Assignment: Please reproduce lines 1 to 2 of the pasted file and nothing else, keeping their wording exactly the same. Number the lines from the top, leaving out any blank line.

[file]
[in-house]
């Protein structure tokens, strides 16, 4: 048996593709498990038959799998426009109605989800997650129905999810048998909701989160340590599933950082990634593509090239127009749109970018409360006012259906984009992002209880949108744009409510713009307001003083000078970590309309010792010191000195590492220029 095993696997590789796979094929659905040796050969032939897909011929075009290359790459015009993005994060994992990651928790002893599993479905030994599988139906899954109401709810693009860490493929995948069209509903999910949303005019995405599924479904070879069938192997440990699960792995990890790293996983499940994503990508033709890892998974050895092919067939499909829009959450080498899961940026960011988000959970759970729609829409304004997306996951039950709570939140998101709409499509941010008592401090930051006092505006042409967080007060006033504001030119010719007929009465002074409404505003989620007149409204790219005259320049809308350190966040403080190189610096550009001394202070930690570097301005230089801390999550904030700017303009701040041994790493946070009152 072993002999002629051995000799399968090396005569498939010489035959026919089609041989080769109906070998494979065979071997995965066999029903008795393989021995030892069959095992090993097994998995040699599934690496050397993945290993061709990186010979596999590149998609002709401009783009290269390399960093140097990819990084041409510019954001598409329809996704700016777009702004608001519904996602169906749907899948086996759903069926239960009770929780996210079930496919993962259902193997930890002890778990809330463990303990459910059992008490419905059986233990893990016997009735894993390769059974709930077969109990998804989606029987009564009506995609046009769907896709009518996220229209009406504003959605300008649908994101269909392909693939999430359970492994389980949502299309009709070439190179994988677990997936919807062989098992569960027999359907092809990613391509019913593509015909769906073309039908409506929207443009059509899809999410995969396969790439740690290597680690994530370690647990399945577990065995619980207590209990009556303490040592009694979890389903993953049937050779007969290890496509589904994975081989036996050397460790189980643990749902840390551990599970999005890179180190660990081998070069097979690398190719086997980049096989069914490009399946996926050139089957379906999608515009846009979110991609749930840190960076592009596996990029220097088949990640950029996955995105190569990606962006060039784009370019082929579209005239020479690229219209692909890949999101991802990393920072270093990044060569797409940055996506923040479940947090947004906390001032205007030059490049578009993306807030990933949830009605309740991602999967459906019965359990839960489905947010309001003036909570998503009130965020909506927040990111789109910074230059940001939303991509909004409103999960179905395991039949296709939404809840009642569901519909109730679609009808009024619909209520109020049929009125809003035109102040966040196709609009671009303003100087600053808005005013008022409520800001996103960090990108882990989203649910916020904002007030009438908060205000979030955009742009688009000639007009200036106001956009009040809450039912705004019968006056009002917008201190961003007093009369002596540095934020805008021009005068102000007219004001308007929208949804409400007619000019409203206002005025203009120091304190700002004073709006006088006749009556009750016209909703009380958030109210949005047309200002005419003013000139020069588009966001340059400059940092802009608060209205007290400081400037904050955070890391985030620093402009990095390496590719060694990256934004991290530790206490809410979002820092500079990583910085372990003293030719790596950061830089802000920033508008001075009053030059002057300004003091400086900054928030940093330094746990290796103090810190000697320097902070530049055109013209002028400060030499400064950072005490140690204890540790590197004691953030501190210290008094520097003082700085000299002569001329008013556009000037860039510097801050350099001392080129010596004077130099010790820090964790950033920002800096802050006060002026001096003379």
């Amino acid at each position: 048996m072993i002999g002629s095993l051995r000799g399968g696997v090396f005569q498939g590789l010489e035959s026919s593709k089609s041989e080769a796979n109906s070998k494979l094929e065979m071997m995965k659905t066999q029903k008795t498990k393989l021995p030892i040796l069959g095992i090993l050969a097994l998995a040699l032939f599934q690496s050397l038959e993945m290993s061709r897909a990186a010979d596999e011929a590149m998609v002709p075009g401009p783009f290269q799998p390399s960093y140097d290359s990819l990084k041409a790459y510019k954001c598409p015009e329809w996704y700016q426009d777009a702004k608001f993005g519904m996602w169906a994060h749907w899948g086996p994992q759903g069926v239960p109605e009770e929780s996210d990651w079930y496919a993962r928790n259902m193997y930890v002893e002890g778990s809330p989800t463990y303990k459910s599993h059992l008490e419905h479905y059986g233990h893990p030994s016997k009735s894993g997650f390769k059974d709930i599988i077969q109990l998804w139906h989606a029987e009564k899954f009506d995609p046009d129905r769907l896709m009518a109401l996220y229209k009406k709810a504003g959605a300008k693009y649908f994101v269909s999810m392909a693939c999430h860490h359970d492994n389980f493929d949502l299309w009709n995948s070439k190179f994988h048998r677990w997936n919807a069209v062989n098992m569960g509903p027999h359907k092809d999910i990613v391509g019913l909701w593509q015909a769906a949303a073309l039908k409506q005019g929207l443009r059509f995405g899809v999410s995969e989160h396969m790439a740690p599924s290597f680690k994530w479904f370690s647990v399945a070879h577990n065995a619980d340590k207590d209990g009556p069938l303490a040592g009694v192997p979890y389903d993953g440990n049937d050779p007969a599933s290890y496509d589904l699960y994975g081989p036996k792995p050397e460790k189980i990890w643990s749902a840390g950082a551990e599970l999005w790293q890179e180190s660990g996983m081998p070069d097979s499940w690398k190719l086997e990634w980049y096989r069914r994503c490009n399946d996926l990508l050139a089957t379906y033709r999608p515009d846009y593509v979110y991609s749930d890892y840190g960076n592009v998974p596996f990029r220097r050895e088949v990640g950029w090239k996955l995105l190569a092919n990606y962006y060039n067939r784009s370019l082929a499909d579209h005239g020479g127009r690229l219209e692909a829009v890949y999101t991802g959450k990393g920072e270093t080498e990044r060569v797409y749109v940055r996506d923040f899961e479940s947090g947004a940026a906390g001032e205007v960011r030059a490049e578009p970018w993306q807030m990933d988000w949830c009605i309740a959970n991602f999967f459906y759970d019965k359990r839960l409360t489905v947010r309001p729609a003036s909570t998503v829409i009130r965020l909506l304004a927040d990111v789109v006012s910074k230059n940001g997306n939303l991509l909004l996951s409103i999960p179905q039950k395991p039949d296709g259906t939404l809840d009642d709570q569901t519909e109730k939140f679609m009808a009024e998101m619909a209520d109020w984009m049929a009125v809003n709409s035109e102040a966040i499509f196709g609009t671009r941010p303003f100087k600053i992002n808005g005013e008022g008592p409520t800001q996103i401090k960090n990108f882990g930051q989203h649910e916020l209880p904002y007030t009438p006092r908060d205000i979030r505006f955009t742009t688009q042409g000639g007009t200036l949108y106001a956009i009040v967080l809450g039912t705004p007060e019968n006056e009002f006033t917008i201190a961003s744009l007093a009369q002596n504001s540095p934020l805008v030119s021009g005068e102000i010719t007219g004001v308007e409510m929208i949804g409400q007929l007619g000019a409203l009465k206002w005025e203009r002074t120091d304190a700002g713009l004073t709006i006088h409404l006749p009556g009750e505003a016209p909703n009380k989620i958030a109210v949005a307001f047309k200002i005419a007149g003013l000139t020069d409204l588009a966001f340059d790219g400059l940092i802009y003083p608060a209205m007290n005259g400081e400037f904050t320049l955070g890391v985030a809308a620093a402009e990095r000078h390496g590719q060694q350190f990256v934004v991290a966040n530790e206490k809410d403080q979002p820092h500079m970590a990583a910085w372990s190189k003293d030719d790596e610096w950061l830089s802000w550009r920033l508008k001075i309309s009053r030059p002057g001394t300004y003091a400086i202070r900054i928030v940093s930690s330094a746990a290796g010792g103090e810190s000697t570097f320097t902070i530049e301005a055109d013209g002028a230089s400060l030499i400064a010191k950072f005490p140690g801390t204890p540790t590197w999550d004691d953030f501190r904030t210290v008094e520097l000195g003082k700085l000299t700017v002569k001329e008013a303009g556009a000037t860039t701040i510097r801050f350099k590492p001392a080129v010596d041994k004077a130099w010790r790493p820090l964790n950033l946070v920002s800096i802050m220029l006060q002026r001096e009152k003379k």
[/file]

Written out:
[in-house]
């Protein structure tokens, strides 16, 4: 048996593709498990038959799998426009109605989800997650129905999810048998909701989160340590599933950082990634593509090239127009749109970018409360006012259906984009992002209880949108744009409510713009307001003083000078970590309309010792010191000195590492220029 095993696997590789796979094929659905040796050969032939897909011929075009290359790459015009993005994060994992990651928790002893599993479905030994599988139906899954109401709810693009860490493929995948069209509903999910949303005019995405599924479904070879069938192997440990699960792995990890790293996983499940994503990508033709890892998974050895092919067939499909829009959450080498899961940026960011988000959970759970729609829409304004997306996951039950709570939140998101709409499509941010008592401090930051006092505006042409967080007060006033504001030119010719007929009465002074409404505003989620007149409204790219005259320049809308350190966040403080190189610096550009001394202070930690570097301005230089801390999550904030700017303009701040041994790493946070009152 072993002999002629051995000799399968090396005569498939010489035959026919089609041989080769109906070998494979065979071997995965066999029903008795393989021995030892069959095992090993097994998995040699599934690496050397993945290993061709990186010979596999590149998609002709401009783009290269390399960093140097990819990084041409510019954001598409329809996704700016777009702004608001519904996602169906749907899948086996759903069926239960009770929780996210079930496919993962259902193997930890002890778990809330463990303990459910059992008490419905059986233990893990016997009735894993390769059974709930077969109990998804989606029987009564009506995609046009769907896709009518996220229209009406504003959605300008649908994101269909392909693939999430359970492994389980949502299309009709070439190179994988677990997936919807062989098992569960027999359907092809990613391509019913593509015909769906073309039908409506929207443009059509899809999410995969396969790439740690290597680690994530370690647990399945577990065995619980207590209990009556303490040592009694979890389903993953049937050779007969290890496509589904994975081989036996050397460790189980643990749902840390551990599970999005890179180190660990081998070069097979690398190719086997980049096989069914490009399946996926050139089957379906999608515009846009979110991609749930840190960076592009596996990029220097088949990640950029996955995105190569990606962006060039784009370019082929579209005239020479690229219209692909890949999101991802990393920072270093990044060569797409940055996506923040479940947090947004906390001032205007030059490049578009993306807030990933949830009605309740991602999967459906019965359990839960489905947010309001003036909570998503009130965020909506927040990111789109910074230059940001939303991509909004409103999960179905395991039949296709939404809840009642569901519909109730679609009808009024619909209520109020049929009125809003035109102040966040196709609009671009303003100087600053808005005013008022409520800001996103960090990108882990989203649910916020904002007030009438908060205000979030955009742009688009000639007009200036106001956009009040809450039912705004019968006056009002917008201190961003007093009369002596540095934020805008021009005068102000007219004001308007929208949804409400007619000019409203206002005025203009120091304190700002004073709006006088006749009556009750016209909703009380958030109210949005047309200002005419003013000139020069588009966001340059400059940092802009608060209205007290400081400037904050955070890391985030620093402009990095390496590719060694990256934004991290530790206490809410979002820092500079990583910085372990003293030719790596950061830089802000920033508008001075009053030059002057300004003091400086900054928030940093330094746990290796103090810190000697320097902070530049055109013209002028400060030499400064950072005490140690204890540790590197004691953030501190210290008094520097003082700085000299002569001329008013556009000037860039510097801050350099001392080129010596004077130099010790820090964790950033920002800096802050006060002026001096003379």